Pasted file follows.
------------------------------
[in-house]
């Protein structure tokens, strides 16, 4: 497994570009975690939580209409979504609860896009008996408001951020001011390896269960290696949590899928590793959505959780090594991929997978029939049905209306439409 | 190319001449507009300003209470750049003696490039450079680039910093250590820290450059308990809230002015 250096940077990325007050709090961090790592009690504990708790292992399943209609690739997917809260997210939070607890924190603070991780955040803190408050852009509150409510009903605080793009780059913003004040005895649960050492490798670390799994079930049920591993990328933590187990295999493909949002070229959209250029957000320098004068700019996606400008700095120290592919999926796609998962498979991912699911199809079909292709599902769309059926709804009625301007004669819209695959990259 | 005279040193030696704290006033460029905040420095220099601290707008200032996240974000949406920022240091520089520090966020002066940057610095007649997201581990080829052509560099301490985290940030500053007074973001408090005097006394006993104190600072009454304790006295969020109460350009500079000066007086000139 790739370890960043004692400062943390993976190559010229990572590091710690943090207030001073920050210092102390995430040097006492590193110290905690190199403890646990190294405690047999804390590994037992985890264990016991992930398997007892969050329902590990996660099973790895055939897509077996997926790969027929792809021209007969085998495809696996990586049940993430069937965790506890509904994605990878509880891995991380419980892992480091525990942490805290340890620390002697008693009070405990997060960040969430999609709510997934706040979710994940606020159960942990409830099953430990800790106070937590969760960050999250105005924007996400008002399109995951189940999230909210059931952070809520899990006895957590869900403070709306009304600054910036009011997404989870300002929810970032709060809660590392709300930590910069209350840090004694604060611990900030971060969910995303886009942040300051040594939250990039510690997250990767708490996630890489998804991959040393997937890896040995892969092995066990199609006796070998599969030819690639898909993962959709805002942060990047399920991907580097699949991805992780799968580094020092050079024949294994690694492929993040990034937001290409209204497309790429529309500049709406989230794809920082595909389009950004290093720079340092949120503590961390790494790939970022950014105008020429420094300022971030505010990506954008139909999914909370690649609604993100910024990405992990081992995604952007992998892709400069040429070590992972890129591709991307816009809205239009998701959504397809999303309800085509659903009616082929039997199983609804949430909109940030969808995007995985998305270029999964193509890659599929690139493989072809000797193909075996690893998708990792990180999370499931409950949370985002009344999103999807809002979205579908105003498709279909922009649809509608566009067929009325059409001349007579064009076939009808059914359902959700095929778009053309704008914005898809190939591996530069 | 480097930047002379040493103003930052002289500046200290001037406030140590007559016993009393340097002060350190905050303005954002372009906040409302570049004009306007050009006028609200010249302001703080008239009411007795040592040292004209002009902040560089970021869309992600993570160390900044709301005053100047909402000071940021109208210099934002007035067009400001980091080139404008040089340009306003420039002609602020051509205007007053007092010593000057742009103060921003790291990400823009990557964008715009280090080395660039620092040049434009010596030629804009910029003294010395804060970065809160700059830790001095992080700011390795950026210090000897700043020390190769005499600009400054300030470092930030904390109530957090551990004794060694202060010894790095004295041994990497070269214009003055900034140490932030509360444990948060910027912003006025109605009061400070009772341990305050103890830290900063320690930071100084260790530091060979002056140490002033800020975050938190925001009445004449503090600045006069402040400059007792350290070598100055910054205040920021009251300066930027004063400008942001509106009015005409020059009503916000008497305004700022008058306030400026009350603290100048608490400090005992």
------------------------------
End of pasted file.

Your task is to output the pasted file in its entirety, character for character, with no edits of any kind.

[in-house]
């Protein structure tokens, strides 16, 4: 497994570009975690939580209409979504609860896009008996408001951020001011390896269960290696949590899928590793959505959780090594991929997978029939049905209306439409 | 190319001449507009300003209470750049003696490039450079680039910093250590820290450059308990809230002015 250096940077990325007050709090961090790592009690504990708790292992399943209609690739997917809260997210939070607890924190603070991780955040803190408050852009509150409510009903605080793009780059913003004040005895649960050492490798670390799994079930049920591993990328933590187990295999493909949002070229959209250029957000320098004068700019996606400008700095120290592919999926796609998962498979991912699911199809079909292709599902769309059926709804009625301007004669819209695959990259 | 005279040193030696704290006033460029905040420095220099601290707008200032996240974000949406920022240091520089520090966020002066940057610095007649997201581990080829052509560099301490985290940030500053007074973001408090005097006394006993104190600072009454304790006295969020109460350009500079000066007086000139 790739370890960043004692400062943390993976190559010229990572590091710690943090207030001073920050210092102390995430040097006492590193110290905690190199403890646990190294405690047999804390590994037992985890264990016991992930398997007892969050329902590990996660099973790895055939897509077996997926790969027929792809021209007969085998495809696996990586049940993430069937965790506890509904994605990878509880891995991380419980892992480091525990942490805290340890620390002697008693009070405990997060960040969430999609709510997934706040979710994940606020159960942990409830099953430990800790106070937590969760960050999250105005924007996400008002399109995951189940999230909210059931952070809520899990006895957590869900403070709306009304600054910036009011997404989870300002929810970032709060809660590392709300930590910069209350840090004694604060611990900030971060969910995303886009942040300051040594939250990039510690997250990767708490996630890489998804991959040393997937890896040995892969092995066990199609006796070998599969030819690639898909993962959709805002942060990047399920991907580097699949991805992780799968580094020092050079024949294994690694492929993040990034937001290409209204497309790429529309500049709406989230794809920082595909389009950004290093720079340092949120503590961390790494790939970022950014105008020429420094300022971030505010990506954008139909999914909370690649609604993100910024990405992990081992995604952007992998892709400069040429070590992972890129591709991307816009809205239009998701959504397809999303309800085509659903009616082929039997199983609804949430909109940030969808995007995985998305270029999964193509890659599929690139493989072809000797193909075996690893998708990792990180999370499931409950949370985002009344999103999807809002979205579908105003498709279909922009649809509608566009067929009325059409001349007579064009076939009808059914359902959700095929778009053309704008914005898809190939591996530069 | 480097930047002379040493103003930052002289500046200290001037406030140590007559016993009393340097002060350190905050303005954002372009906040409302570049004009306007050009006028609200010249302001703080008239009411007795040592040292004209002009902040560089970021869309992600993570160390900044709301005053100047909402000071940021109208210099934002007035067009400001980091080139404008040089340009306003420039002609602020051509205007007053007092010593000057742009103060921003790291990400823009990557964008715009280090080395660039620092040049434009010596030629804009910029003294010395804060970065809160700059830790001095992080700011390795950026210090000897700043020390190769005499600009400054300030470092930030904390109530957090551990004794060694202060010894790095004295041994990497070269214009003055900034140490932030509360444990948060910027912003006025109605009061400070009772341990305050103890830290900063320690930071100084260790530091060979002056140490002033800020975050938190925001009445004449503090600045006069402040400059007792350290070598100055910054205040920021009251300066930027004063400008942001509106009015005409020059009503916000008497305004700022008058306030400026009350603290100048608490400090005992």